An overwhelming ache began to well within me. My fingers itched to touch the petals, to burn from the stem’s prickles. I needed to absorb what the flower knew all the way to its roots. Seated atop a tomb, it was closer to death than I had ever been—closer to Mama and Papa than I could be now. If I held it in my hands, perhaps I would somehow be closer to them, too.
I dropped the umbrella and flipped back my veil. I glanced toward the hedgerow. No one had come searching for me yet, so I found a large stone and pummeled the rusted padlock on the gate until it snapped open with a pouf of red dust.
Inside the enclosure, I used a stick to dig up the flower with roots still intact. While shaking mud from the stem, I noticed another gate on the backside of the fence. It opened to a path worn through a wild and writhing thicket that hedged the enclosure. Someone from those woods had been keeping a vigil over this grave.
As though in reaction to my discovery, a sharp wind gusted from the north and the sky became a gray-green swirling mass.
I trembled in the dimness, my attention snapping to the overturned dirt at my feet, shocked at what I’d done. I had desecrated a holy resting place. Would God unleash his stony angels and condemn my soul to Purgatory? What would that faceless gentleman do, or the anonymous grave keeper in the thicket, were they to find me standing here, a robber cradling her plunder?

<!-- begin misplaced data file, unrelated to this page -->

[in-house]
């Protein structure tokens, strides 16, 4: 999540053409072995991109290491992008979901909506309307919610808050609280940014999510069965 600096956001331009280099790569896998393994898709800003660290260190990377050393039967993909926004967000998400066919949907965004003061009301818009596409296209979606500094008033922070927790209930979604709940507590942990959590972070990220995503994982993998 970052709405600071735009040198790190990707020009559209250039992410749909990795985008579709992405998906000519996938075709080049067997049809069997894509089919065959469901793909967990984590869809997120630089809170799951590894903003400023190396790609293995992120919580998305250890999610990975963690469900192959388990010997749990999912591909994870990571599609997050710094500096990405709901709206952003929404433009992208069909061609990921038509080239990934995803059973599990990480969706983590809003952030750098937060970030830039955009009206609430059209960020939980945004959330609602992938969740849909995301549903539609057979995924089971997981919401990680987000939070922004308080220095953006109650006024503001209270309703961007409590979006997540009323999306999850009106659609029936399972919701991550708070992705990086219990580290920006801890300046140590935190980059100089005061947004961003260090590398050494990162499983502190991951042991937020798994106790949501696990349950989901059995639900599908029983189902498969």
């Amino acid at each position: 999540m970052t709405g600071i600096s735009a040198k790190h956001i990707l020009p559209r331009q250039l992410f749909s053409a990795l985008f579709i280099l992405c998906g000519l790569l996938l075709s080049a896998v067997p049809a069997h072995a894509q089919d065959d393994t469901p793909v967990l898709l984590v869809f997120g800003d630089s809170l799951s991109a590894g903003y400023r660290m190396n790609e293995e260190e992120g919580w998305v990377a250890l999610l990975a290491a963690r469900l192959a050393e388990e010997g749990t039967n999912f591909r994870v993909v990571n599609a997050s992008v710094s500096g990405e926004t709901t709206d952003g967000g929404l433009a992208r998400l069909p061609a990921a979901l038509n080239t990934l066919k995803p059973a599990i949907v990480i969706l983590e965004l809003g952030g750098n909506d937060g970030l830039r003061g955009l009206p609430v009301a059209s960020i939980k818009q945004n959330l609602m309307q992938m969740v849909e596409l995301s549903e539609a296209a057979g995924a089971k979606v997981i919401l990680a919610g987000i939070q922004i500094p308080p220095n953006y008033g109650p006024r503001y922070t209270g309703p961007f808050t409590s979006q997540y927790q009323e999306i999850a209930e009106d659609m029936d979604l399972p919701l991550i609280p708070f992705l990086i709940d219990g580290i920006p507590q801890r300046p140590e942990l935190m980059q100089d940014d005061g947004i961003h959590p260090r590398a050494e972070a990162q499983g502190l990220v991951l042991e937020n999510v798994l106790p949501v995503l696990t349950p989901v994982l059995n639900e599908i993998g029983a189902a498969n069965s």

I swallowed the lump from my throat. My gloves squeezed the flower’s stem. The silver petals glowed in the dimming light. A floral scent drifted up, redolent and spiced like cider—an exotic thrill that fed my waning courage.
The harshest bite of winter was just around the bend, and this beautiful creation—so unique, so fragile—would not survive. Its well-being was now my responsibly, and I would not abandon it, no matter the consequences.
I tucked the flower beneath the flap of my pelisse overcoat, raced out of the enclosure, shut the gate, and snagged the umbrella.
When I arrived behind the English hedgerows, I spotted the top of the stranger’s hat bobbing on the other side, a few inches taller than the six foot barrier. I peered through the leaves. Coachman Giddings and Uncle Owen leaned against the carriage, deep in conversation with him. His back was turned, broad shoulders tense in the dissipating light.
Perhaps he was relaying how a brash young woman had spied upon his private grief then fell on her backside with all the grace of a circus clown. I bided my time and stayed hidden, trusting Uncle to keep my secret.